When negotiators come to Paris this December to discuss a binding and universal agreement on controlling climate change, they have to know how much each country contributes to the greenhouse gas emissions problem. A new method offers the best hope yet for accurately accounting for these emissions by providing the right incentives and assigning fair responsibilities.
Deciding which country is responsible for how much of the globe’s carbon emissions may be one of the most difficult – and important – bookkeeping problems facing humankind.
But come December, when the nations of the world sit down in Paris to find a way to collectively cut greenhouse gas emissions, negotiators must know how to assign responsibility fairly, so that every country does what it needs to do to prevent dangerous global warming.
In fact, the difficulty of assigning responsibility in a way that all countries think is fair has been one of the key reasons why previous climate talks have fallen short.
A new carbon accounting method that addresses some of the shortfalls of previous systems has now been proposed by a team of researchers from Lund University in Sweden, NTNU and the University of New South Wales in Australia. Their proposal was published Monday, 9 March in Nature Climate Change.
Who is responsible: producers or consumers?
Consider this: when a consumer good is produced in one country but used in another country, someone has to take responsibility for that product’s carbon footprint.
One way that policymakers can assign responsibility is to say that whichever country produced the item should take responsibility for the greenhouse gas emissions. Under this type of production-based accounting, all of the greenhouse gas emissions caused by producing your smart electronics in China are assigned to China, even though you bought the phone and live in Norway.
That would mean that as the world moves to cut greenhouse gas emissions, China would be forced to cut emissions that actually benefit you, the owner of the phone, in Norway.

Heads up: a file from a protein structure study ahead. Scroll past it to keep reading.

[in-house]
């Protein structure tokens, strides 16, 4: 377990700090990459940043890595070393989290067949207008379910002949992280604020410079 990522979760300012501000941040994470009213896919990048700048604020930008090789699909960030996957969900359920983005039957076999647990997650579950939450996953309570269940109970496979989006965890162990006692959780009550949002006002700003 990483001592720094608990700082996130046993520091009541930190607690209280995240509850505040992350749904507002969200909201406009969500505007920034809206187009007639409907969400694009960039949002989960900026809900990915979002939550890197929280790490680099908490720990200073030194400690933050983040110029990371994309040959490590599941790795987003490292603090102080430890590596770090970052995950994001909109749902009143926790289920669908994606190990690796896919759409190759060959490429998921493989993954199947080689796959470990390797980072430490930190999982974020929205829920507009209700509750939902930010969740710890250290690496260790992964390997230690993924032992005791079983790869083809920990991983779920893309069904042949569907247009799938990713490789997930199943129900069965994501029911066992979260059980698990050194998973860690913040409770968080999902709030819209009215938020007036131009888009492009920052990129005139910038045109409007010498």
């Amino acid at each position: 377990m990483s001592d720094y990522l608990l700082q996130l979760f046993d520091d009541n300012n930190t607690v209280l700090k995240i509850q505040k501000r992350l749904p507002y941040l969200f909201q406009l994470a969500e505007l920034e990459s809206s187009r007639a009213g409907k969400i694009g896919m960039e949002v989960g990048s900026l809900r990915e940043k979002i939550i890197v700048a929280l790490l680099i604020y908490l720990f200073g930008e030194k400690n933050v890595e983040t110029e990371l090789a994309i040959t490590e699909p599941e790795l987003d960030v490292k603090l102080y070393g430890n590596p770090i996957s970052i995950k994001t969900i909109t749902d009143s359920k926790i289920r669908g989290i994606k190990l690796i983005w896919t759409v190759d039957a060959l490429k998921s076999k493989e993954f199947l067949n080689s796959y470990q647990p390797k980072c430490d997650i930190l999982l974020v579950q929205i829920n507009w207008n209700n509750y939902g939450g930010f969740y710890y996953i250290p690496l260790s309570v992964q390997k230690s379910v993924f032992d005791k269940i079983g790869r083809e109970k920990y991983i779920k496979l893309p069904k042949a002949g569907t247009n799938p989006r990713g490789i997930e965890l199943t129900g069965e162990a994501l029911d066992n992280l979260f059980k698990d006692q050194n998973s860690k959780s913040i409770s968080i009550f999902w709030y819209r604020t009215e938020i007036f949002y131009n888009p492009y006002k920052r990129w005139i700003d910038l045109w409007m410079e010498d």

Not surprisingly, some countries feel that this production-based accounting system is unfair. This is the system that was used for measuring progress against the Kyoto targets.
A second approach, called the carbon footprint system, says that whichever country uses the product that causes greenhouse gas emissions should be responsible for those emissions in the global accounting system. In many respects, it is fairer than the first accounting system.
But it is not perfect, either, because it doesn’t give countries incentives for cleaning up their exports. China can use dirty coal-based electricity to produce smartphones sold in Norway and that will become a Norwegian responsibility, although there is little that Norway can do to influence China’s production technologies.
A modified footprint system
The team of researchers, led by Astrid Kander from Lund University and with co-author Daniel Moran from NTNU, realized that any accounting system needs to “get the incentives correct,” Moran explained.
“You need to design the accounting system so that people get credits and penalties to do the right thing, in terms of reaching the outcomes you want – which is to cut emissions.”
Given that understanding, the researchers took the carbon footprint accounting system and proposed modifications to achieve this goal.